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Advocacy Group Says ‘Status Quo’ Interests Holding Literacy Policy Back

A grassroots literacy advocacy group is challenging the government – and all political parties – to aim for 95 percent of children to become proficient readers and writers.

Lifting Literacy Aotearoa (LLA) says educational research tells us that if policy and curriculum settings are right, this is achievable.

The group has today released a comprehensive literacy policy briefing for the incoming Minister of Education.

It has identified shortfalls in current frameworks around the curriculum, teacher training and standards, professional learning and development, assessment, intervention and specialist staffing, and quality teaching materials.

LLA chairperson Alice Wilson said that while the previous Labour government had bold ambitions to improve literacy outcomes, it failed to adequately free itself from the grip of status quo interests, and the new National-Act-New Zealand First government must learn from Labour’s mistakes.

“For too long literacy instruction in New Zealand has been divisive at the expense of children’s learning. This needs to end immediately. Acquiring literacy is a fundamental human right - it must not be political. Ensuring every member of our nation has adequate reading and writing skills is something we can all agree on, and literacy policy needs to have cross party support,” she said.

In its white paper, LLA calls for wide-ranging and immediate changes to current curriculum and literacy policy settings.

It is calling for parties currently in government, as well as those in opposition and those who lead the sector to read the paper over the holiday break and digest the actions needed to improve literacy outcomes for children in Aotearoa.

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The recommendations include appointing an expert ‘science of learning’ advisory group; being clear and ambitious about the goals for literacy policy; ensuring there is a robust, impartial and efficient process for considering changes to policy and practice settings as new evidence comes to light.

“For decades those who have been leading New Zealand’s educators have clung on to debunked teaching methods. Some stakeholders in the sector have gained financially from this mistake. Educational science is evolving, but the science tells us what does not work. And we need to get rid of these methods immediately,” Ms Wilson said.

She added that 3-cueing, where children are taught to use first letters, pictures and other cues to guess words, promoting the rote memorisation of whole words, needed to be eradicated from New Zealand classrooms immediately. This includes stopping the public funding of the Reading Recovery programme in schools and replacing it with the training and funding of specialist structured literacy intervention teachers in every school, including high schools..

“There is no one single programme that will solve New Zealand’s literacy crisis. No one PLD provider can offer a universal solution. Structured Literacy is the term given to reading, spelling and writing instruction informed by the science of reading.”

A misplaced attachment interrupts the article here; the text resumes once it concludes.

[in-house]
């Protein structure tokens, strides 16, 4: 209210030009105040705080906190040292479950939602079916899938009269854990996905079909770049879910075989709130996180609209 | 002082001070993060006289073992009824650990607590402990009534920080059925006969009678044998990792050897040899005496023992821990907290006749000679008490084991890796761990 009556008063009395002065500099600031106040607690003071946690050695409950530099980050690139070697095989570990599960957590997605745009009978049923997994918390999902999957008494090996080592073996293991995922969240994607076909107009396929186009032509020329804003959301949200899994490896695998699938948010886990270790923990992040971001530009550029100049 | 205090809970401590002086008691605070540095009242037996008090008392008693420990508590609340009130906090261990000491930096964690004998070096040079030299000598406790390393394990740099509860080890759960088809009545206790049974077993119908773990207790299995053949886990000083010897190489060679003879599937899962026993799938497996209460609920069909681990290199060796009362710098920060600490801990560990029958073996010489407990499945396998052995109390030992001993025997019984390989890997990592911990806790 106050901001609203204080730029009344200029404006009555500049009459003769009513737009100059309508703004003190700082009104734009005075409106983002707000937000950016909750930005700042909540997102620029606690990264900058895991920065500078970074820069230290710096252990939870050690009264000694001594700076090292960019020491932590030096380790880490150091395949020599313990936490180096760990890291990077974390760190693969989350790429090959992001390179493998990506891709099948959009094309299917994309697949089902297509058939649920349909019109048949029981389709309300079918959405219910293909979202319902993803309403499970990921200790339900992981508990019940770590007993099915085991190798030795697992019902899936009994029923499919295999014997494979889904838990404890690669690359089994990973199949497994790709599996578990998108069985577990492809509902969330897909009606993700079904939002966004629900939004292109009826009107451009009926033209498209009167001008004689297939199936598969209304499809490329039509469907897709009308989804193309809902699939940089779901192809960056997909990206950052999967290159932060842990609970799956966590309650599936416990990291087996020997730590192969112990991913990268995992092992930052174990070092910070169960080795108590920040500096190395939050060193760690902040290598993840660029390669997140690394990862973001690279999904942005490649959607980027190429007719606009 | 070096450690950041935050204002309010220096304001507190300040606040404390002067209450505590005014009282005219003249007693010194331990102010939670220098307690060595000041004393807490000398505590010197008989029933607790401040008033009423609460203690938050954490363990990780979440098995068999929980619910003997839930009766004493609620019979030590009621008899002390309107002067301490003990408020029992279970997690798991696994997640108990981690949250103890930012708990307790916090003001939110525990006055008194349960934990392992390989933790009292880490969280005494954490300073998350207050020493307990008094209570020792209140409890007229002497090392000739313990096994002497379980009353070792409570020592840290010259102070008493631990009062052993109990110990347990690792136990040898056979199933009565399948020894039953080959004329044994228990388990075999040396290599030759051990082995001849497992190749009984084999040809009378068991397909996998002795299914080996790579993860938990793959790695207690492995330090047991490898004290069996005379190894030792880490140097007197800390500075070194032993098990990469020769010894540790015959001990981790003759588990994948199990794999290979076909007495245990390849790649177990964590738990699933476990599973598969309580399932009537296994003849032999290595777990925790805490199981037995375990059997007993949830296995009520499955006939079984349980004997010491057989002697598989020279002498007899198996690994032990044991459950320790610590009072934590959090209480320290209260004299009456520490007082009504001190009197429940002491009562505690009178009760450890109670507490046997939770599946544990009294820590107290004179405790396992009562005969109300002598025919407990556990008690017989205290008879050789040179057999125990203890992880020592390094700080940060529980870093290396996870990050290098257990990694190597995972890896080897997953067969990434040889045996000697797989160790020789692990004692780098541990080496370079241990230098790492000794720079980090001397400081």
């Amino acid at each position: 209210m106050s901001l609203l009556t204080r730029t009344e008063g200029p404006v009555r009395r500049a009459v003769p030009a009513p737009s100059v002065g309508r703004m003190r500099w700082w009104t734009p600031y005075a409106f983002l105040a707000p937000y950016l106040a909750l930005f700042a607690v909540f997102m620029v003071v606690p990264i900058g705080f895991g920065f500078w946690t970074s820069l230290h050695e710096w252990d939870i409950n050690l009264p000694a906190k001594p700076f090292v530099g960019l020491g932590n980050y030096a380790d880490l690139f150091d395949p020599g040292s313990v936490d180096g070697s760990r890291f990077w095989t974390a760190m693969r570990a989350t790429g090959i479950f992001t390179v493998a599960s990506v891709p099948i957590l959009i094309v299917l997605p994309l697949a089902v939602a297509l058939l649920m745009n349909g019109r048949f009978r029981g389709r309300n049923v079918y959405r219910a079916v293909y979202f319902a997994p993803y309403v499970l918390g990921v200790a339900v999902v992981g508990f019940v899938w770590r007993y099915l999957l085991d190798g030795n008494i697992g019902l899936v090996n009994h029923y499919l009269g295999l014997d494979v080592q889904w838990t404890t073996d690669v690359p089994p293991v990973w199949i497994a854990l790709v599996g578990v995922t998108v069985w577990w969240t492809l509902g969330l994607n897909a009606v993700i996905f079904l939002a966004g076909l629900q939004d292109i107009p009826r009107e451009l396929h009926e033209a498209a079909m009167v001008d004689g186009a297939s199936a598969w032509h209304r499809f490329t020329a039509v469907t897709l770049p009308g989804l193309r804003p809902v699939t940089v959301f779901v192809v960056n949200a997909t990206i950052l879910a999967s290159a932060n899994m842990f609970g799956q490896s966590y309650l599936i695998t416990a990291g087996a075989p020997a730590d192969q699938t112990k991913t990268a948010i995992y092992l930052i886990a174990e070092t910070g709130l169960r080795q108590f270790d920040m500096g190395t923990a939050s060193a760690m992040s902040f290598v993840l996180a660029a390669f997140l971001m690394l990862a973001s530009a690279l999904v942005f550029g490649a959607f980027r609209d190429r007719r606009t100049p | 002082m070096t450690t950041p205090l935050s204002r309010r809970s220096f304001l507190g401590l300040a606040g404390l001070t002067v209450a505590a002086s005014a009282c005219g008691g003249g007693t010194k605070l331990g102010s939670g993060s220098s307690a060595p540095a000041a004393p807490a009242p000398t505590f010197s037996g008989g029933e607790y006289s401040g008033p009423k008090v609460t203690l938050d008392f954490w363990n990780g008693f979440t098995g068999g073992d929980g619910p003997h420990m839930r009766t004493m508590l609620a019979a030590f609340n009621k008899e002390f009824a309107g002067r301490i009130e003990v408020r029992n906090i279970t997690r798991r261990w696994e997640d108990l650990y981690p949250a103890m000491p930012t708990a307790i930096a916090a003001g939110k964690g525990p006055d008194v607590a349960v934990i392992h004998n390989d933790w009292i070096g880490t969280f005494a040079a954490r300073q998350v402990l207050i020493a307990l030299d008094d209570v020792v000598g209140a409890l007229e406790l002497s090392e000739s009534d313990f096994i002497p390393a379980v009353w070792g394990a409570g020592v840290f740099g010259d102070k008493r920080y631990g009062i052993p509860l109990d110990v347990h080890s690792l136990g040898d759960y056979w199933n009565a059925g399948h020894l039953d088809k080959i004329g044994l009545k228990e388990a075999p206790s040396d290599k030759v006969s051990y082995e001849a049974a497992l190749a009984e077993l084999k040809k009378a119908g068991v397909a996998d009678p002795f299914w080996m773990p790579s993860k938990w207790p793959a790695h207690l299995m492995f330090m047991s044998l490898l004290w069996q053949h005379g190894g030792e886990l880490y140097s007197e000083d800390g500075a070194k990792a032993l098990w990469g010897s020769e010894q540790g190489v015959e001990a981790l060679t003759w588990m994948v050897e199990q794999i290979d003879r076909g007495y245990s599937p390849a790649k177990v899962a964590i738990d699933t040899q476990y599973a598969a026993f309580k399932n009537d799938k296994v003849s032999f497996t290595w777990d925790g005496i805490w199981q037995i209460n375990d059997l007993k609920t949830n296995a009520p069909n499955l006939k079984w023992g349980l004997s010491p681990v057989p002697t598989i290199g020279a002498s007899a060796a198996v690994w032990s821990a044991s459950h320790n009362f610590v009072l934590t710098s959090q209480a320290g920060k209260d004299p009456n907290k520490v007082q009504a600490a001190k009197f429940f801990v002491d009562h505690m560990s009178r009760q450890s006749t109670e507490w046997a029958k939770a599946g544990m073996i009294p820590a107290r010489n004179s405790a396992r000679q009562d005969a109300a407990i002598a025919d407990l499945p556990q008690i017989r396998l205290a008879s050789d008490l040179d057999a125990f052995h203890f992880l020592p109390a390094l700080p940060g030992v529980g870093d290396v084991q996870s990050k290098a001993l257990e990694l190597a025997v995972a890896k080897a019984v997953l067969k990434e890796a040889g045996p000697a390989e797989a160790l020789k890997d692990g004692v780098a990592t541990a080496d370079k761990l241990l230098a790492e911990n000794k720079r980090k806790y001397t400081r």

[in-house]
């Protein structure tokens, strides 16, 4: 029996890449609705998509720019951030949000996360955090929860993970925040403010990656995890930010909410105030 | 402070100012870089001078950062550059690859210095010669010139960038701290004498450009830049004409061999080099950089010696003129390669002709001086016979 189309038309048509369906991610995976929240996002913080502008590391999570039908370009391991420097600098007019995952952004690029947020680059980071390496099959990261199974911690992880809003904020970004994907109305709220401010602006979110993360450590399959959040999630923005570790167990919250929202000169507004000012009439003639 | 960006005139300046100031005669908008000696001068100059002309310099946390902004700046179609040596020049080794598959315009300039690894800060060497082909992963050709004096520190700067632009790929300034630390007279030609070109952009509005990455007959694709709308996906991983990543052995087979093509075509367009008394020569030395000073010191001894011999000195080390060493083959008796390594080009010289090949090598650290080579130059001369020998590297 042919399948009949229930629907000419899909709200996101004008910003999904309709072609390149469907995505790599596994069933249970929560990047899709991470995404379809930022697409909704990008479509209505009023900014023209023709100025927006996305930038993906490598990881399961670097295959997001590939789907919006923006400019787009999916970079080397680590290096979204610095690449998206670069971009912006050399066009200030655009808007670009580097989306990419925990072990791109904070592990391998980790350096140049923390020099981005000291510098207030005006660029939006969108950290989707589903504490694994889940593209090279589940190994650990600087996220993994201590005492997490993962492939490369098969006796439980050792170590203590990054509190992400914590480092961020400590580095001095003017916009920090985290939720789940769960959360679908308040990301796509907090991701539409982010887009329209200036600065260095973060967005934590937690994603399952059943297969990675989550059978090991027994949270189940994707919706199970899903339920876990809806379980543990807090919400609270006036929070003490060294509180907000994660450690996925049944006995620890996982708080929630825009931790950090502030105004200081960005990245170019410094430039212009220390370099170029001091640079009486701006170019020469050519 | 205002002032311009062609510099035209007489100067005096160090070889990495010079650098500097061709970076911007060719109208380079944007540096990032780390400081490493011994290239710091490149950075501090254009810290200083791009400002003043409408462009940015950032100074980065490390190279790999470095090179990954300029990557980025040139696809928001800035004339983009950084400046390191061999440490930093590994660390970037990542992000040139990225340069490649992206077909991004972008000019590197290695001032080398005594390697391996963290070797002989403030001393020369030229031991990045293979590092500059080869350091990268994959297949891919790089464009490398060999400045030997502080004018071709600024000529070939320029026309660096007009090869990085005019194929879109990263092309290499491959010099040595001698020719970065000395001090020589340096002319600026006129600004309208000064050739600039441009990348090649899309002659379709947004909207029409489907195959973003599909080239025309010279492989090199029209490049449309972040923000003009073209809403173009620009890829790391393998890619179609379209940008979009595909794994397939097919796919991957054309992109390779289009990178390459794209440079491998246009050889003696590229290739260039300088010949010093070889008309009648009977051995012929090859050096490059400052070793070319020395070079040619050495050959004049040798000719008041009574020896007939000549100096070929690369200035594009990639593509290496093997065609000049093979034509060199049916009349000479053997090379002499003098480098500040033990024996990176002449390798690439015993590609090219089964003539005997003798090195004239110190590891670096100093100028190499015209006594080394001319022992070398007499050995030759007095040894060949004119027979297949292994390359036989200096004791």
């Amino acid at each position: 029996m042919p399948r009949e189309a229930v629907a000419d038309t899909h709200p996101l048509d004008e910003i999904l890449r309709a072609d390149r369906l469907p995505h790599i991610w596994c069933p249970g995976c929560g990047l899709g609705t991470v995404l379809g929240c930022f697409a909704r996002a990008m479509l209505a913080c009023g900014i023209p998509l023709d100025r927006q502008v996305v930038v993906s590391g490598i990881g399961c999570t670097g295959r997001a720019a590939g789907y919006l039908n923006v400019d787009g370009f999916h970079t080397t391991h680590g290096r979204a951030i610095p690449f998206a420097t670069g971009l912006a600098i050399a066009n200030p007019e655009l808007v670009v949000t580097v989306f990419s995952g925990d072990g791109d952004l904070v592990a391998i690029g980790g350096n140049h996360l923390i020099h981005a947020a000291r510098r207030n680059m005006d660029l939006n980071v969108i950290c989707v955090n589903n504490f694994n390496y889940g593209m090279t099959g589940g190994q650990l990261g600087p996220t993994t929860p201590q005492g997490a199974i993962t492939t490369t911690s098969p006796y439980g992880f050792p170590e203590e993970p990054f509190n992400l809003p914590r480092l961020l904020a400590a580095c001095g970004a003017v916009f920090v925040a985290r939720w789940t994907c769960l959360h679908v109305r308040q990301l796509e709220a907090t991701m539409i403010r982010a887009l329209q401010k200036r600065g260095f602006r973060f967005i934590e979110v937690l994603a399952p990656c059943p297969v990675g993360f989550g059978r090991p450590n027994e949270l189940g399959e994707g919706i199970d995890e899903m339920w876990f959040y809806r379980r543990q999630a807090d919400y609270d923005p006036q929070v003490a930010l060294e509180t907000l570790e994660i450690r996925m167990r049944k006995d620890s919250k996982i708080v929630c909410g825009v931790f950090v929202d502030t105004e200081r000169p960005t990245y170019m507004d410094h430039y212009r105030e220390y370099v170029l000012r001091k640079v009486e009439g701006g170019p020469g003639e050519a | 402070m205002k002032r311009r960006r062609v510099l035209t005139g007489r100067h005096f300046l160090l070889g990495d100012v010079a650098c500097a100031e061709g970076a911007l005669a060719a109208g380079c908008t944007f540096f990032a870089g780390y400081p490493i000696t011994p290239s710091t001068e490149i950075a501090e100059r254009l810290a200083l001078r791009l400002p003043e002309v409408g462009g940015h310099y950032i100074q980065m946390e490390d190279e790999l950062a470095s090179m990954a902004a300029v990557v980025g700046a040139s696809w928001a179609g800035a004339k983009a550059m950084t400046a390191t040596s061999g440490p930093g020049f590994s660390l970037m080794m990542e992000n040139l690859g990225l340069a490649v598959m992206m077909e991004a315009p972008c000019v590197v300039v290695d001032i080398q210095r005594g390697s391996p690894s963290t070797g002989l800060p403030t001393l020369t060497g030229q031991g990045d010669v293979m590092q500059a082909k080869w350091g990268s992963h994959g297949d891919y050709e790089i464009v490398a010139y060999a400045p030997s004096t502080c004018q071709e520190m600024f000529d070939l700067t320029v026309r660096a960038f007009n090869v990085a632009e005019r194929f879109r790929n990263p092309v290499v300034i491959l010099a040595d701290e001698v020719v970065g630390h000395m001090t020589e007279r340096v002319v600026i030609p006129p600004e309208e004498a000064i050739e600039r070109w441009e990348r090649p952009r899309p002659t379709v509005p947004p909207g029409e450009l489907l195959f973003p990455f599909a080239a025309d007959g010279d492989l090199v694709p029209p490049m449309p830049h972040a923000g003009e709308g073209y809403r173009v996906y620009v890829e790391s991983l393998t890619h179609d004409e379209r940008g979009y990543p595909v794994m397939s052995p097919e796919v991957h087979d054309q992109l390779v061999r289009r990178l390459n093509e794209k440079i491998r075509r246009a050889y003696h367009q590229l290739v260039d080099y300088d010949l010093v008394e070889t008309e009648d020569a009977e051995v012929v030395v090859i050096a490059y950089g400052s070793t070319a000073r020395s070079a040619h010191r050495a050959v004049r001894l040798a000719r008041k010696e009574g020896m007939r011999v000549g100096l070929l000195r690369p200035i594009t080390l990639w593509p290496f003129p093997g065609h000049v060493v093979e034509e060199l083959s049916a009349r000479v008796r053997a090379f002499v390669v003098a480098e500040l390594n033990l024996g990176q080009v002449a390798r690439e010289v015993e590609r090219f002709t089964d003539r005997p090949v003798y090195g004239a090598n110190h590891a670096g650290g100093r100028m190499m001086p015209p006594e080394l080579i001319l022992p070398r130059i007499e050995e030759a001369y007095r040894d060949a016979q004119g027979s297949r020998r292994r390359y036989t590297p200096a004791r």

“We must not repeat the mistake of throwing all resources into one university, and one programme. Teaching is an art, and teachers deserve choice about how to implement structured literacy once they are given the knowledge around how all brains learn to read, and the kinds of instructional practices that best facilitate that learning.”

“To get this right, all stakeholders within the education sector need to be willing to move and adapt to the science – that means universities and other providers of initial teacher training should no longer be able to ignore educational science and pick and choose to teach what and how they like.”

She added that the body setting and monitoring standards of training (currently the Teaching Council) must be more effective in ensuring standards of teaching are more explicit and being delivered.

Big decisions need to be made in a short amount of time. Thousands of teachers are waiting for answers, guidance and support; and thousands more students and parents are waiting for better classroom experiences and learning outcomes, she said.

“If we don’t invest in literacy the cost to the country’s productivity down the line is enormous – at present the school-to-prison pipeline is rife because children aren’t being taught to read and write properly. This needs to change, and it can change with the will and the knowledge,” Ms Wilson said.

“If we don’t get this right it amounts to wasteful spending. If adults are not literate we will see increased costs in mental and physical health care, the justice system, and the welfare system, and reduced GDP than would otherwise have been.”

A recent Australian-based economic analysis of the costs of illiteracy found that properly funding literacy policy in schools would result in a 13 times return on investment. We could expect similar such returns in New Zealand.

LLA says changes are also needed in te reo matatini, literacy learning in kaupapa Maori and Maori-Medium settings, as well as other language medium settings (such as Samoan and Tongan). So the proposals apply equally to those settings as well.

LLA is receiving submissions on its proposals from the public, which can be emailed to liftingliteracyaotearoa@gmail.com by 17 February 2024. The paper can be found on their website: www.liftingliteracyaotearoa.org.nz

The group is particularly keen to hear from teachers, principals, literacy specialists, PLD providers, teacher aides, literacy researchers and parents of children with dyslexia and other additional learning needs.

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